The fall update for Microsoft Dynamics 365 Business Central has now been released. I have just given a presentation yesterday at Directions NA and have been thinking about this topic during my presentation preparations, but also while talking to a lot of the participants. So, I figured, it would be a good idea to write this down and share my point of view with you.
More and more people understand that Microsoft has spent a lot of effort on the new development environment “ModernDev” using AL – a derivative of our good old C/AL, we are all so used to. More and more people realize that there will be something after “C/AL” – whether they like it or not.
You might say that you have so many customers on old versions that you are good for the next 10 years and then hopefully can retire – isn’t that how it work(ed) with the COBOL developers? You are probably correct to some extend. You will have customers on old versions of Microsoft Dynamics NAV for quite some time, especially when people stopped paying maintenance or “it just runs”. But Microsoft did not just create a new tool, it also created the marketing engine with it – and Microsoft will make it very easy for customers to move to Business Central, or what the ultimate goal is, to Business Central in the cloud.
Even, if you personally do not think that you will be affected by this change, you – or most of you – will be affected. And rather sooner than later. You have more and more customers moving to Business Central from other products and also from Dynamics NAV. You have customers that have modifications and that want their modifications to work in the new environment as well. Your company has some Intellectual property that they want to continue using or selling.
So, what else can you than adapt? Well, you can hope that you made enough money to retire now. So, you, your team, your company, and your NAV channel will have to change, will have to adapt to and embrace the new technology, the new look and feel, the simplified UI.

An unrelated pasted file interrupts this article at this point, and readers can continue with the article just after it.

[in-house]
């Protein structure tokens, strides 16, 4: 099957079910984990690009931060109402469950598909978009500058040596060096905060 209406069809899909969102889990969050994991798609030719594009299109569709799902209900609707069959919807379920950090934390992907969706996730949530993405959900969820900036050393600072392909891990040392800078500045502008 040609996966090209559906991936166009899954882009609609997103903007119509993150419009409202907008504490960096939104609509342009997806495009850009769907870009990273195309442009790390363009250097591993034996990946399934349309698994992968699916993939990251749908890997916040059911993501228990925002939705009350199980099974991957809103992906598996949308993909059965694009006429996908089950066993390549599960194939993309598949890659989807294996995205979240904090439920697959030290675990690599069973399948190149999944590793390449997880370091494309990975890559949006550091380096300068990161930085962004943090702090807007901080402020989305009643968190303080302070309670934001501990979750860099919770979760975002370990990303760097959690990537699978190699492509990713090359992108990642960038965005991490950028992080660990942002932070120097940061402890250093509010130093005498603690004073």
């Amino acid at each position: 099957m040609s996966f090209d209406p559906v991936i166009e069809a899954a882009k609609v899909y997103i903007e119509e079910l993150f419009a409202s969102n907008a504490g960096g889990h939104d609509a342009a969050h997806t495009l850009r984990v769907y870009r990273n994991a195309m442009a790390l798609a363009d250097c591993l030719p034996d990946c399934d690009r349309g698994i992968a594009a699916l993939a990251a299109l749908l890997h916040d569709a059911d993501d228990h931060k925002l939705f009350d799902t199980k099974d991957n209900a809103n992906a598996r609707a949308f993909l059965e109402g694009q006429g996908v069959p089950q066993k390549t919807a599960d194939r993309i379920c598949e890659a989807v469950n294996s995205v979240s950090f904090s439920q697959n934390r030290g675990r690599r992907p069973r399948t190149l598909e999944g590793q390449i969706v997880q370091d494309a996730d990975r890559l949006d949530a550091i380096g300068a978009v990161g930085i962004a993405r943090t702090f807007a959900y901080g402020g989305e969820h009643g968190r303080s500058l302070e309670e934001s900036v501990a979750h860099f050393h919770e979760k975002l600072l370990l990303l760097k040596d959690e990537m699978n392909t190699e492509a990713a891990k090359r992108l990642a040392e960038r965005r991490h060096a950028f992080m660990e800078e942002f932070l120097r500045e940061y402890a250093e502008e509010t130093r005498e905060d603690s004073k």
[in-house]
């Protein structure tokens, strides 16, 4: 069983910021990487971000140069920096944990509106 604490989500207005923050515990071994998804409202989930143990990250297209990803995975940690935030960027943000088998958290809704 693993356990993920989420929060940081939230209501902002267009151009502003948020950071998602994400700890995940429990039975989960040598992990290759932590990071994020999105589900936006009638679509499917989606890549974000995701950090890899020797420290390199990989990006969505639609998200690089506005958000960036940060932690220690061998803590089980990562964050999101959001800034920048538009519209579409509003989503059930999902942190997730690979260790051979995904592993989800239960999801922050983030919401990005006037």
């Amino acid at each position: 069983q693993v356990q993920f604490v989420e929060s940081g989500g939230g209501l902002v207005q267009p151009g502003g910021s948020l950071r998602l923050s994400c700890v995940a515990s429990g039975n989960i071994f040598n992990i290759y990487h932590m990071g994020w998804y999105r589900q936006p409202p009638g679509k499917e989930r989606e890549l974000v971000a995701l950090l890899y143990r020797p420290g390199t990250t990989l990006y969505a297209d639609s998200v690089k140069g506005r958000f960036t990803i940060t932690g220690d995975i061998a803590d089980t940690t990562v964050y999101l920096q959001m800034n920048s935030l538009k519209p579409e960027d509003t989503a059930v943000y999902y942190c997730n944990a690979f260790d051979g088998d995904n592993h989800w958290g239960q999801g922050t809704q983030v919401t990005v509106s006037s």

And – in my eyes – this is a good thing. Look at the time when we all had to make the switch from the DOS version to Windows, from the good old “attain menu” to the “outlook look and fee”, from the classic client to Role Tailored. We have gone through several changes and we always complained about it, we always needed a while to adapt, but we did. And we found that customers are liking the new changes and that they wanted them. Why should it be different now?
So, who has to change? Everyone in your organization. The developers obviously have to learn a new language (although it is not really that different) and they also have to learn how to develop extensions rather than slamming some spaghetti code in codeunit 80 (which, btw. has been cleaned up and redesigned).
Consultants have to learn how to implement the new functionality, how to train customers in the web client (we won’t have the Windows client forever), and – most importantly – they have to learn how to say “No.” A consultant cannot say anymore “yes, we can” to any request the customer throws at them. Not only, because the request doesn’t always make sense (at that point, you always should have said no), but also, because it is not possible anymore to make that change. Consultants rather have to start looking for existing apps that fulfill the need or (in working with a developer possibly) to find a way to solve the issue through an extension or (even better) don’t make any changes, but solve it through process.
Support team members have to change. Support typically answered questions for customers that they have been working with for a long time. If there was training to be done or some modifications, someone created a work order or similar document and made the customer pay for the time and then have someone scheduled. In the future, customers can switch partners a lot easier and it also might happen more often. So, as a support team member, you are the front of the line “customer retention specialist”. You have to strive to provide excellency, you have to find solutions for your customers, you might have to train someone or solve a problem of a customer you have never talked to before, and you might have to start looking into “upselling opportunities”. For instance, you are talking to a new customer, but see that they are struggling with basic navigation – you might want to sell them a few hours “refresher training”. Or you see that they have a gap that you could close with an app.
Salespeople will have to change – if you will have a majority of subscription based licenses in the future – and I do think that a lot of customers will welcome that they do not have to invest a lot of capital upfront – you cannot spend the same amount of time in the sales cycle anymore. You need to produce more volume (user seats) and keep your customers over a 3+ year period to make the same license revenue as before. So, Salespeople and account managers (and consultants, developers, CxOs, and Janitors) have to put customer satisfaction and customer retention on the top of their list.
So, while it is not easy, we all do have to change and modernize ourselves and remember that our customers want to be on modern environments (at least a lot of them) and, most importantly, we need to remember that customers are paying our paychecks and that they can switch very easily and start paying someone else’s paycheck.
Thanks for listening – drop me a comment, even if you disagree.